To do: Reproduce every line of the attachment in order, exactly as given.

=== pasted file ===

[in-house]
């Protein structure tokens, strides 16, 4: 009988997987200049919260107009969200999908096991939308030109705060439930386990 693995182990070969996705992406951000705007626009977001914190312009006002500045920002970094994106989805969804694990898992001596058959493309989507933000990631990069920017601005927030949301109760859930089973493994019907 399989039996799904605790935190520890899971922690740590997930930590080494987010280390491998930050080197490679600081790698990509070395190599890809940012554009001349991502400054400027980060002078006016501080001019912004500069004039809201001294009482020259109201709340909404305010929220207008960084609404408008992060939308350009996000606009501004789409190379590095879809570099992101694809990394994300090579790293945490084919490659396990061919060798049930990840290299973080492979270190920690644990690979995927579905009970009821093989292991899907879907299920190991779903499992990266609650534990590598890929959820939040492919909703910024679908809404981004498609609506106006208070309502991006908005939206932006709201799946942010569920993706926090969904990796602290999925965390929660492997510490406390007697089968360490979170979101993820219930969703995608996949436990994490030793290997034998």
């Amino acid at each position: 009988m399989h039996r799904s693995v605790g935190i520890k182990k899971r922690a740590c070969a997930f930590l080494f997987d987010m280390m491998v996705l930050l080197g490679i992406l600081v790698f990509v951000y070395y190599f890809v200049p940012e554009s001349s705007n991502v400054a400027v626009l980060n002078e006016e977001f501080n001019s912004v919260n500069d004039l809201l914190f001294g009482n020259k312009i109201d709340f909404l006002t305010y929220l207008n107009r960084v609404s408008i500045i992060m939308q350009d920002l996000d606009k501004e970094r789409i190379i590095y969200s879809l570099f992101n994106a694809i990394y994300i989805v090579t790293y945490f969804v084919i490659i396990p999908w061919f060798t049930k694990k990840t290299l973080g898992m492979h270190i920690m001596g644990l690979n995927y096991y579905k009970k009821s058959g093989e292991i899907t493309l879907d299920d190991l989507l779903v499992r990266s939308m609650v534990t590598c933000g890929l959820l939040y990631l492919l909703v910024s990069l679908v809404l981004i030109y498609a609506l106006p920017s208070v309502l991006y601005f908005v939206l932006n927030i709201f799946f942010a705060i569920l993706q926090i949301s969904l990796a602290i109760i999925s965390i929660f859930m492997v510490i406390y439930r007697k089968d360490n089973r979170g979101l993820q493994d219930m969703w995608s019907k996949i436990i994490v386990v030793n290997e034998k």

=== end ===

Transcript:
[in-house]
């Protein structure tokens, strides 16, 4: 009988997987200049919260107009969200999908096991939308030109705060439930386990 693995182990070969996705992406951000705007626009977001914190312009006002500045920002970094994106989805969804694990898992001596058959493309989507933000990631990069920017601005927030949301109760859930089973493994019907 399989039996799904605790935190520890899971922690740590997930930590080494987010280390491998930050080197490679600081790698990509070395190599890809940012554009001349991502400054400027980060002078006016501080001019912004500069004039809201001294009482020259109201709340909404305010929220207008960084609404408008992060939308350009996000606009501004789409190379590095879809570099992101694809990394994300090579790293945490084919490659396990061919060798049930990840290299973080492979270190920690644990690979995927579905009970009821093989292991899907879907299920190991779903499992990266609650534990590598890929959820939040492919909703910024679908809404981004498609609506106006208070309502991006908005939206932006709201799946942010569920993706926090969904990796602290999925965390929660492997510490406390007697089968360490979170979101993820219930969703995608996949436990994490030793290997034998």
């Amino acid at each position: 009988m399989h039996r799904s693995v605790g935190i520890k182990k899971r922690a740590c070969a997930f930590l080494f997987d987010m280390m491998v996705l930050l080197g490679i992406l600081v790698f990509v951000y070395y190599f890809v200049p940012e554009s001349s705007n991502v400054a400027v626009l980060n002078e006016e977001f501080n001019s912004v919260n500069d004039l809201l914190f001294g009482n020259k312009i109201d709340f909404l006002t305010y929220l207008n107009r960084v609404s408008i500045i992060m939308q350009d920002l996000d606009k501004e970094r789409i190379i590095y969200s879809l570099f992101n994106a694809i990394y994300i989805v090579t790293y945490f969804v084919i490659i396990p999908w061919f060798t049930k694990k990840t290299l973080g898992m492979h270190i920690m001596g644990l690979n995927y096991y579905k009970k009821s058959g093989e292991i899907t493309l879907d299920d190991l989507l779903v499992r990266s939308m609650v534990t590598c933000g890929l959820l939040y990631l492919l909703v910024s990069l679908v809404l981004i030109y498609a609506l106006p920017s208070v309502l991006y601005f908005v939206l932006n927030i709201f799946f942010a705060i569920l993706q926090i949301s969904l990796a602290i109760i999925s965390i929660f859930m492997v510490i406390y439930r007697k089968d360490n089973r979170g979101l993820q493994d219930m969703w995608s019907k996949i436990i994490v386990v030793n290997e034998k």